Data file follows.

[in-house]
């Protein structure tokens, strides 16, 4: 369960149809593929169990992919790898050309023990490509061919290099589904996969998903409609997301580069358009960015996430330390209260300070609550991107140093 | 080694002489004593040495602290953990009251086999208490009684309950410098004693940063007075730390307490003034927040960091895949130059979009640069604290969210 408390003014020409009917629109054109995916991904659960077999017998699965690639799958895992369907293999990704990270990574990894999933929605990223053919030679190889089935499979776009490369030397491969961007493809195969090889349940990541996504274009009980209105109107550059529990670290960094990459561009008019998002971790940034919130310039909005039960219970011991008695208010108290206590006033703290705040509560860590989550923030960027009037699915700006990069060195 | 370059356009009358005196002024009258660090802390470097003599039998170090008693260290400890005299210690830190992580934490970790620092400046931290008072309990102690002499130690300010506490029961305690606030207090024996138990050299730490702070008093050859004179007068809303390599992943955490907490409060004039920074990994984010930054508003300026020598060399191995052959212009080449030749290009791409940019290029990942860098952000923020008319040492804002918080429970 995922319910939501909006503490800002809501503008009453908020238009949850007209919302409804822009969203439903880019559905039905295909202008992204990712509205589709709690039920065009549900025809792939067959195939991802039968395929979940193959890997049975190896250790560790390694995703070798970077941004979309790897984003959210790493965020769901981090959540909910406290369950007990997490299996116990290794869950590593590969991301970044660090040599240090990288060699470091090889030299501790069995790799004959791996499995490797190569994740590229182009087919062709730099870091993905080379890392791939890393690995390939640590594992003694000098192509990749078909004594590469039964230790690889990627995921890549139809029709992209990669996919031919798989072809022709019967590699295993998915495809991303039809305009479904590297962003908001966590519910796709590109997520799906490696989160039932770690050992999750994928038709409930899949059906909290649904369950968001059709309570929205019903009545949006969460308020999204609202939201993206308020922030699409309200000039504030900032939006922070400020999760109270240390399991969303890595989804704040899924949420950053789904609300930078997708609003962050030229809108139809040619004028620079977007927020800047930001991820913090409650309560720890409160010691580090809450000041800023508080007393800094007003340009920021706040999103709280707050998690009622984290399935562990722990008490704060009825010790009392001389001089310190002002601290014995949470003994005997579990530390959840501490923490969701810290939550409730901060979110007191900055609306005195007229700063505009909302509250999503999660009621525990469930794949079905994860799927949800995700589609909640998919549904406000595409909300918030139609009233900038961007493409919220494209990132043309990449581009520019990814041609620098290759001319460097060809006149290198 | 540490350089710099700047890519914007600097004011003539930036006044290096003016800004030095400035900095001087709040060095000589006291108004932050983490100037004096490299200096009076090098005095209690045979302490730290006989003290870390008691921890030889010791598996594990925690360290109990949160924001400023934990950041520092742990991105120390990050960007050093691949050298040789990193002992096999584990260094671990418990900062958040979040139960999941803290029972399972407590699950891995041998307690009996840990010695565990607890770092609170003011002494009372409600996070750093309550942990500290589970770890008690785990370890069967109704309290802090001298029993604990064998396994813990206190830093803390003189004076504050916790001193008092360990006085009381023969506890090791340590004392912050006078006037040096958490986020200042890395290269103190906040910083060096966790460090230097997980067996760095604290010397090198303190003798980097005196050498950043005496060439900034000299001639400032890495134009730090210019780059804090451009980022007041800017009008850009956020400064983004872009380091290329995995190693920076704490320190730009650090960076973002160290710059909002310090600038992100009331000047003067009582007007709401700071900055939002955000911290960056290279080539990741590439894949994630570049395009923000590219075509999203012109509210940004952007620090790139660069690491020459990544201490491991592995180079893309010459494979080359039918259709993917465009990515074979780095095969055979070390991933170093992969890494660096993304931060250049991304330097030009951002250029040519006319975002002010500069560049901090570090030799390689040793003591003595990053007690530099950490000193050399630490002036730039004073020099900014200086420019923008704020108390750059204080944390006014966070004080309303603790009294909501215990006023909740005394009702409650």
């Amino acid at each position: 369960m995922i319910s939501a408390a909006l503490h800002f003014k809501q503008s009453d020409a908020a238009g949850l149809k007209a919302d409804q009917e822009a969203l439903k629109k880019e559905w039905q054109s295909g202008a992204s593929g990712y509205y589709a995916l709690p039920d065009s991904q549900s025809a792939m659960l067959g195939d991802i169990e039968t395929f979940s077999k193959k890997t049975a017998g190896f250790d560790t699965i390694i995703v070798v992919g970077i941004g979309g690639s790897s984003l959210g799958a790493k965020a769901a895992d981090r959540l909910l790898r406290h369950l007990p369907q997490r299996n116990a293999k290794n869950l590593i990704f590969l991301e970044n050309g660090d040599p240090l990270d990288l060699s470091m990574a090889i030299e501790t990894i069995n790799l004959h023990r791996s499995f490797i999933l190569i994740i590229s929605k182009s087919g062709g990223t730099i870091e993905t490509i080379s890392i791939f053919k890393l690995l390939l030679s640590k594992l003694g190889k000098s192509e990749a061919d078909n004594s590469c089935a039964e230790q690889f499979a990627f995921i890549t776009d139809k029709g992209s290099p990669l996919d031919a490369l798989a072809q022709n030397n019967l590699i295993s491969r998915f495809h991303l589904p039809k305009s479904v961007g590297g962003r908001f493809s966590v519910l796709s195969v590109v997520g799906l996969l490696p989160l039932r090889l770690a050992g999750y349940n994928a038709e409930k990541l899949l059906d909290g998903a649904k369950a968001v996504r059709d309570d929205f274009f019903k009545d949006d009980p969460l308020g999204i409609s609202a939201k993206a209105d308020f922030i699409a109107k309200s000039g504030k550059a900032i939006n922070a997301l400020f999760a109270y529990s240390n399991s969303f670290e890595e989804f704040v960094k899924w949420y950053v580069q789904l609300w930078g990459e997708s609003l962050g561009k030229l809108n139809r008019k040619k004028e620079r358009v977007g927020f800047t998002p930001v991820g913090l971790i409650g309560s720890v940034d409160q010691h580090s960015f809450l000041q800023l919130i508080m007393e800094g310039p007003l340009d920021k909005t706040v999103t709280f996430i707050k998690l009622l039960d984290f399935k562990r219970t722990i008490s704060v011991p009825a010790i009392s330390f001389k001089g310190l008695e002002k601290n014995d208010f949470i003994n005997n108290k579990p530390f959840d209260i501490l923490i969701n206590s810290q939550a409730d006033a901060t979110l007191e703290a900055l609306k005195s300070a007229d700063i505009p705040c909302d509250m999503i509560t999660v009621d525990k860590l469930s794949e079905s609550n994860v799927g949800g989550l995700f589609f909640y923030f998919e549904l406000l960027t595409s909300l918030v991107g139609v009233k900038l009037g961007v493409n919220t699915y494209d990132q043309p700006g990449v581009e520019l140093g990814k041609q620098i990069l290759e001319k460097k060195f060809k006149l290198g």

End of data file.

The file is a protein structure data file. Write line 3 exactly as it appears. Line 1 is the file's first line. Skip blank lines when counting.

């Amino acid at each position: 369960m995922i319910s939501a408390a909006l503490h800002f003014k809501q503008s009453d020409a908020a238009g949850l149809k007209a919302d409804q009917e822009a969203l439903k629109k880019e559905w039905q054109s295909g202008a992204s593929g990712y509205y589709a995916l709690p039920d065009s991904q549900s025809a792939m659960l067959g195939d991802i169990e039968t395929f979940s077999k193959k890997t049975a017998g190896f250790d560790t699965i390694i995703v070798v992919g970077i941004g979309g690639s790897s984003l959210g799958a790493k965020a769901a895992d981090r959540l909910l790898r406290h369950l007990p369907q997490r299996n116990a293999k290794n869950l590593i990704f590969l991301e970044n050309g660090d040599p240090l990270d990288l060699s470091m990574a090889i030299e501790t990894i069995n790799l004959h023990r791996s499995f490797i999933l190569i994740i590229s929605k182009s087919g062709g990223t730099i870091e993905t490509i080379s890392i791939f053919k890393l690995l390939l030679s640590k594992l003694g190889k000098s192509e990749a061919d078909n004594s590469c089935a039964e230790q690889f499979a990627f995921i890549t776009d139809k029709g992209s290099p990669l996919d031919a490369l798989a072809q022709n030397n019967l590699i295993s491969r998915f495809h991303l589904p039809k305009s479904v961007g590297g962003r908001f493809s966590v519910l796709s195969v590109v997520g799906l996969l490696p989160l039932r090889l770690a050992g999750y349940n994928a038709e409930k990541l899949l059906d909290g998903a649904k369950a968001v996504r059709d309570d929205f274009f019903k009545d949006d009980p969460l308020g999204i409609s609202a939201k993206a209105d308020f922030i699409a109107k309200s000039g504030k550059a900032i939006n922070a997301l400020f999760a109270y529990s240390n399991s969303f670290e890595e989804f704040v960094k899924w949420y950053v580069q789904l609300w930078g990459e997708s609003l962050g561009k030229l809108n139809r008019k040619k004028e620079r358009v977007g927020f800047t998002p930001v991820g913090l971790i409650g309560s720890v940034d409160q010691h580090s960015f809450l000041q800023l919130i508080m007393e800094g310039p007003l340009d920021k909005t706040v999103t709280f996430i707050k998690l009622l039960d984290f399935k562990r219970t722990i008490s704060v011991p009825a010790i009392s330390f001389k001089g310190l008695e002002k601290n014995d208010f949470i003994n005997n108290k579990p530390f959840d209260i501490l923490i969701n206590s810290q939550a409730d006033a901060t979110l007191e703290a900055l609306k005195s300070a007229d700063i505009p705040c909302d509250m999503i509560t999660v009621d525990k860590l469930s794949e079905s609550n994860v799927g949800g989550l995700f589609f909640y923030f998919e549904l406000l960027t595409s909300l918030v991107g139609v009233k900038l009037g961007v493409n919220t699915y494209d990132q043309p700006g990449v581009e520019l140093g990814k041609q620098i990069l290759e001319k460097k060195f060809k006149l290198g």